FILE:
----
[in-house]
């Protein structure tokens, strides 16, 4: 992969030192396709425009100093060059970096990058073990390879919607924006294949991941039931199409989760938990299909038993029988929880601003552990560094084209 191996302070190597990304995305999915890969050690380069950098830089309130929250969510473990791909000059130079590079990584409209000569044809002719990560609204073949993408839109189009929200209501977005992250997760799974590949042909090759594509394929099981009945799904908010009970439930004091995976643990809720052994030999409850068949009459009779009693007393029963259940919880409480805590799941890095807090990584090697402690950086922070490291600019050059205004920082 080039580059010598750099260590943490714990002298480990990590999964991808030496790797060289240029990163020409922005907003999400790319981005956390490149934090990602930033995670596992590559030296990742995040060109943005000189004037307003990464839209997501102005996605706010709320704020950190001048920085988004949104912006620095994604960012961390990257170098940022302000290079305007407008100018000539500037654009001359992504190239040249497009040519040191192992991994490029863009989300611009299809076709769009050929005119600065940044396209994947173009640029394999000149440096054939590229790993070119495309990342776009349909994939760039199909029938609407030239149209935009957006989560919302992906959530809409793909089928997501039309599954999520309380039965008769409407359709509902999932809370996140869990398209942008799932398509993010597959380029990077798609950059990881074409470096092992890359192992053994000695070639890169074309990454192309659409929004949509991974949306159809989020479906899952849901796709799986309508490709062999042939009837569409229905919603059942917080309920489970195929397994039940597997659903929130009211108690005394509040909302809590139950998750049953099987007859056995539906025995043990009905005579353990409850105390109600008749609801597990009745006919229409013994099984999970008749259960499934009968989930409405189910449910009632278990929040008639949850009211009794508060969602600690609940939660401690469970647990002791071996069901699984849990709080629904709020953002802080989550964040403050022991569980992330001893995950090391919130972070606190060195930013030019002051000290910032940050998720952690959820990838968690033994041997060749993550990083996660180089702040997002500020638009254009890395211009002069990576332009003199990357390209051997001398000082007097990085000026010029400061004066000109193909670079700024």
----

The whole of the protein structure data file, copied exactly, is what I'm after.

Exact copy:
[in-house]
């Protein structure tokens, strides 16, 4: 992969030192396709425009100093060059970096990058073990390879919607924006294949991941039931199409989760938990299909038993029988929880601003552990560094084209 191996302070190597990304995305999915890969050690380069950098830089309130929250969510473990791909000059130079590079990584409209000569044809002719990560609204073949993408839109189009929200209501977005992250997760799974590949042909090759594509394929099981009945799904908010009970439930004091995976643990809720052994030999409850068949009459009779009693007393029963259940919880409480805590799941890095807090990584090697402690950086922070490291600019050059205004920082 080039580059010598750099260590943490714990002298480990990590999964991808030496790797060289240029990163020409922005907003999400790319981005956390490149934090990602930033995670596992590559030296990742995040060109943005000189004037307003990464839209997501102005996605706010709320704020950190001048920085988004949104912006620095994604960012961390990257170098940022302000290079305007407008100018000539500037654009001359992504190239040249497009040519040191192992991994490029863009989300611009299809076709769009050929005119600065940044396209994947173009640029394999000149440096054939590229790993070119495309990342776009349909994939760039199909029938609407030239149209935009957006989560919302992906959530809409793909089928997501039309599954999520309380039965008769409407359709509902999932809370996140869990398209942008799932398509993010597959380029990077798609950059990881074409470096092992890359192992053994000695070639890169074309990454192309659409929004949509991974949306159809989020479906899952849901796709799986309508490709062999042939009837569409229905919603059942917080309920489970195929397994039940597997659903929130009211108690005394509040909302809590139950998750049953099987007859056995539906025995043990009905005579353990409850105390109600008749609801597990009745006919229409013994099984999970008749259960499934009968989930409405189910449910009632278990929040008639949850009211009794508060969602600690609940939660401690469970647990002791071996069901699984849990709080629904709020953002802080989550964040403050022991569980992330001893995950090391919130972070606190060195930013030019002051000290910032940050998720952690959820990838968690033994041997060749993550990083996660180089702040997002500020638009254009890395211009002069990576332009003199990357390209051997001398000082007097990085000026010029400061004066000109193909670079700024």